In response to local evidence needs, a rapid evidence review on the topic of ‘tracing rogue absentee landlords’ was completed by the CLAHRC NWC team for Claremont Together.

Taking action

Claremont Together also identified four broad areas of possible action to help improve housing issues. These were: changing narratives; improving awareness among tenants in the private rented sector of their rights; engaging local letting agencies in housing standards issues and thinking about how to implement rent caps.

Correlation between health and neighbourhood poverty

Changing narratives and action on housing

1. Changing narratives

This action was as a result of identifying two dominant narratives about Blackpool and Claremont. One tended to stigmatize the area by depicting it as a hopeless place full of “undesirable” members of society ‘left behind’; a place that nobody would aspire to live. The second narrative portrayed public sector professionals as being indifferent to and doing nothing to address local issues. These narratives divided the community in a dichotomy of “us” (residents) and “them” (professionals). Claremont Together sought to break that dichotomy by improving communication between key agencies and the community and ensure that tenants were fully aware of what the Council (and other partners) were already doing to improve the quality of private rented accommodation and addressing high levels of population transience in the local area.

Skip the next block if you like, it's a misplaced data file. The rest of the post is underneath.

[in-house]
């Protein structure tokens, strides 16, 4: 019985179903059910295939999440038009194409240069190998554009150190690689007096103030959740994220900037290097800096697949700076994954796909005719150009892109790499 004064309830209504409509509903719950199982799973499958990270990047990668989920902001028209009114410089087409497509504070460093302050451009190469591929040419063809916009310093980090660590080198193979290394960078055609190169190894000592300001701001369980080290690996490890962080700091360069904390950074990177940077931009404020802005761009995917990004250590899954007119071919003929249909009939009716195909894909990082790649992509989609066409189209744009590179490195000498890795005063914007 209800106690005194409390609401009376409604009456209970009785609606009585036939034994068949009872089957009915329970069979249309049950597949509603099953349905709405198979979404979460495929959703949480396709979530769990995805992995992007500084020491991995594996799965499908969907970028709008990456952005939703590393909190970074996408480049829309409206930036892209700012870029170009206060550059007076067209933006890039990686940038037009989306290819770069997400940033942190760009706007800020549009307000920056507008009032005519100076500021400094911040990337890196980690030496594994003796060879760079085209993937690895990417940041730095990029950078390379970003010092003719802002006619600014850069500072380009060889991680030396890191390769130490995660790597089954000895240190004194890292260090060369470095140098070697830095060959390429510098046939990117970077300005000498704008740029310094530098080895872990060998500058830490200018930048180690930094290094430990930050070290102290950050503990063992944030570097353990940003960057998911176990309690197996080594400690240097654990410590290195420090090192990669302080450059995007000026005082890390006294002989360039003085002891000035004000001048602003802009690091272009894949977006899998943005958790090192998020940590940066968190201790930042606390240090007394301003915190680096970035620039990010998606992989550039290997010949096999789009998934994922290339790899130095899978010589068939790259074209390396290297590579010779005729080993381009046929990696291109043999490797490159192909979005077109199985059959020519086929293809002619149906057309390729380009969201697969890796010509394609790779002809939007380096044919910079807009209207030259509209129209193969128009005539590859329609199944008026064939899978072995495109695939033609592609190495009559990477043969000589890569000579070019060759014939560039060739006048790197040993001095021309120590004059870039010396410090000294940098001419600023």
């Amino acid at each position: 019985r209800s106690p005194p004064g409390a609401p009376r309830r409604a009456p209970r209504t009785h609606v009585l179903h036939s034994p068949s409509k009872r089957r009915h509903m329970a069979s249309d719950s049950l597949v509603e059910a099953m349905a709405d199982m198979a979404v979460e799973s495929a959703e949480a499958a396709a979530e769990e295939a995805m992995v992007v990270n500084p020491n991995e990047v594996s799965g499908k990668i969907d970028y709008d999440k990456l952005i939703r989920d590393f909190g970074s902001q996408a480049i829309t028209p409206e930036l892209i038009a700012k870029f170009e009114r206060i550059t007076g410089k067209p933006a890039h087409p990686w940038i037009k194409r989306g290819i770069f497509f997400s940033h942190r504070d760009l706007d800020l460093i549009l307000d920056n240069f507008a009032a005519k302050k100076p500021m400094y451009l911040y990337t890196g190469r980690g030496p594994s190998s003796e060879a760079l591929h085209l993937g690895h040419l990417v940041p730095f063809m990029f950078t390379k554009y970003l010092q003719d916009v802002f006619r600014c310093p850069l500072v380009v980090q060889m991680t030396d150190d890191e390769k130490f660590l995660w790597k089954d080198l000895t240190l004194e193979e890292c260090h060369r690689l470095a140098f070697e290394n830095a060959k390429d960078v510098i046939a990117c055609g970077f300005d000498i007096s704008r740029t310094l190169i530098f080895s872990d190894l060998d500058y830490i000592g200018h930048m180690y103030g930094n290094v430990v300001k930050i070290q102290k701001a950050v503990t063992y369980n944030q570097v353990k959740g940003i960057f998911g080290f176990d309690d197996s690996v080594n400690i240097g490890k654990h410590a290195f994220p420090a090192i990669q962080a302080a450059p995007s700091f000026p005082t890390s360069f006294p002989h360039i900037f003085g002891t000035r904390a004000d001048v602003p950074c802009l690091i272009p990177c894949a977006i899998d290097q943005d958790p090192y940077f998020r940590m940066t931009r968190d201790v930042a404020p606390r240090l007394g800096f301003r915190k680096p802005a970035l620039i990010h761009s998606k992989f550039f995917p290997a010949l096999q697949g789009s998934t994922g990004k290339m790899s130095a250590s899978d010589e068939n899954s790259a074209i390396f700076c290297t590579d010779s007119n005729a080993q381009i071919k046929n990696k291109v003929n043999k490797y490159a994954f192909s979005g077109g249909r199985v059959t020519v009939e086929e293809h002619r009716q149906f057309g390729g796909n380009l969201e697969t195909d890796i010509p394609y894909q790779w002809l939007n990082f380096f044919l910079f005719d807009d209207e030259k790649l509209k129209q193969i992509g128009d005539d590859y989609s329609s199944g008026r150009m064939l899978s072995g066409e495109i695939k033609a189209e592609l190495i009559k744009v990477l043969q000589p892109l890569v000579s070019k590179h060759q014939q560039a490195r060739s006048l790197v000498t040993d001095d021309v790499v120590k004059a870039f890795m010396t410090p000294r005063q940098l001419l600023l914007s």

Taking action: 2. improving awareness

2. Improving awareness among tenants of the private, rented sector of their rights

With this action, Claremont Together wanted to facilitate public access to information and training on housing rights, legal rights and available support resources. One suggestion was to look at how to improve the avenues of communication between the residents and relevant local agencies. For example, Claremont Together sought to improve the way in which the housing strategy team at Blackpool Council engaged with tenants. This involved revisiting the existing tenancy rights agreement and improving the directory of existing resources for tenants and residents.

Other activities included:

Hosting a Housing Advice Event at Claremont First Steps Community Centre at which a range of organisations attended offering free advice to Claremont residents: The People’s Team; Licensing and Enforcement; the Energy Efficiency Team; Debt and Benefit Advisors; Housing Options; Employment Advisors; Blackpool NHS Clinical Commissioning Group; Blackpool Coastal Housing and the Blackpool, Fylde & Wyre FYI Directory. There were wider community impacts emerging as a result of the event, including the opening of nine cases with local clients (five of the cases involved debt advice and four related to housing options issues). It also opened-up opportunities for the teams in attendance to engage in networking and joint working. For instance, work was planned to connect the Blackpool NHS Vanguard Enhanced Primary Care Model (Blackpool NHS Clinical Commissioning Group) with the Housing Options service.

The group worked with a local artist, members of the public, academic and professional partners to redesign an existing tenancy rights leaflet so it would be more relevant and relatable to the population in Blackpool. It was hoped this would also help to engage with vulnerable tenants about their housing rights.

3. Engaging local letting agencies.

This area of action involved setting up a conversation with local letting agencies about how they might act when landlords were unreasonably failing to respond to tenants’ complaints on housing standards and safety.